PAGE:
• A particular salesperson may represent either more or less than one sales personnel unit. If the individual’s performance is excellent, that individual may do the job of more than one unit ; if the individual’s performance is below par, he or she may do less. Sales job descriptions are constructed on management’s assumption that they describe what the average salesperson with average performance will accomplish. With that assumption, then, one can estimate the sales revenue that each salesperson (that is, each sales personnel unit) should produce. • Dividing the forecasted sales volume by this amount and allowing for sales force turnover results in an estimate of the number of salespeople needed.

These relationships are summarized in the equation : N= S / P + T ( S / P) This reduces to N = S / P (1+T) whereN = number of sales personnel units S = forecasted sales volume P = estimated sales productivity of one sales personnel unit T = allowance for rate of sales force turnover • This is a simplified model for determining the size of a sales force. An assumption implicit in this simple model is that sales potentials are identical in all territories. • The crucial estimate of the sales productivity of one unit of sales strength relies heavily on the accuracy and completeness of the sales job description. Estimating the sales force turnover rate is a matter of reviewing previous experience and anticipating such changes as retirements and promotions. Incremental Method • Conceptually, the incremental method is the best approach to determining sales force size. • It is based on one proposition : net profits will increase when additional sales personnel are added if the incremental sales revenues exceed the incremental costs incurred.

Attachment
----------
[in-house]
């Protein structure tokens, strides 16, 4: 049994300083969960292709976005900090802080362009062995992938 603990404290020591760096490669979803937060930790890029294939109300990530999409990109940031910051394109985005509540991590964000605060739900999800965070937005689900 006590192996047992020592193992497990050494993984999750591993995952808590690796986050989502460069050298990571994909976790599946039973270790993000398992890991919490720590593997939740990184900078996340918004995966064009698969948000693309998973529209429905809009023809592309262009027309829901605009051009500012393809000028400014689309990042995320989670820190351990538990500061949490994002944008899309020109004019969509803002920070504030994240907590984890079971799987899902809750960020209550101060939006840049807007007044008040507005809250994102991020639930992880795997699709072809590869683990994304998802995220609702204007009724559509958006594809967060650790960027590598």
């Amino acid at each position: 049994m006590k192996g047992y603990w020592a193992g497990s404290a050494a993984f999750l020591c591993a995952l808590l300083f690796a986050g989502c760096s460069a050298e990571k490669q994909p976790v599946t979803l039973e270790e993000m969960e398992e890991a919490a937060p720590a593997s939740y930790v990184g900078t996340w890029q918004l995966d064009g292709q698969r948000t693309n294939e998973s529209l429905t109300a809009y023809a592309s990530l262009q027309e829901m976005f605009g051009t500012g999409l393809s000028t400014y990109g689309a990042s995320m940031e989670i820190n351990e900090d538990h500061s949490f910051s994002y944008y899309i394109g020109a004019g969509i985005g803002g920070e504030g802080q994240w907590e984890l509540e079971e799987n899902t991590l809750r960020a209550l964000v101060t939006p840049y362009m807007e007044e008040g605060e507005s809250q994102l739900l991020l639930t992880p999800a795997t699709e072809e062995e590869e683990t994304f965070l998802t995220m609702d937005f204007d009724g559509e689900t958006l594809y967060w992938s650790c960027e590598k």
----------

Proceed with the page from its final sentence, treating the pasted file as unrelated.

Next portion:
• The company now has 15 people on its sales force and wants to determine whether it should add additional staff.Its sales executives estimate the following increases in sales volume, cost of goods sold, and gross margin that would result from the addition of the sixteenth, seventeenth, eighteenth, and nineteenth salespersons. • Next, they calculate the net pro/it contribution resulting from the addition of each salesperson • Although this method is the most conceptually correct, it is also the most difficult to apply. • It requires, first, that the company develop a sales response function to use in approximating (in terms of sales volume) the market’s behaviour in relation to alternative levels of personal-selling effort. A sales response function is a quantitative expression that describes the relationship between the amount of personal-selling effort and the resulting sales volume.

• Not many companies have the research sophistication required for development of sales response functions, but some apply the basic concept. • It is doubtful that the incremental method is appropriate where personal-selling is not the primary means of making sales, that is, in cases where other forms of promotion, such as advertising, have stronger influences on sales volume than does personal-selling effort.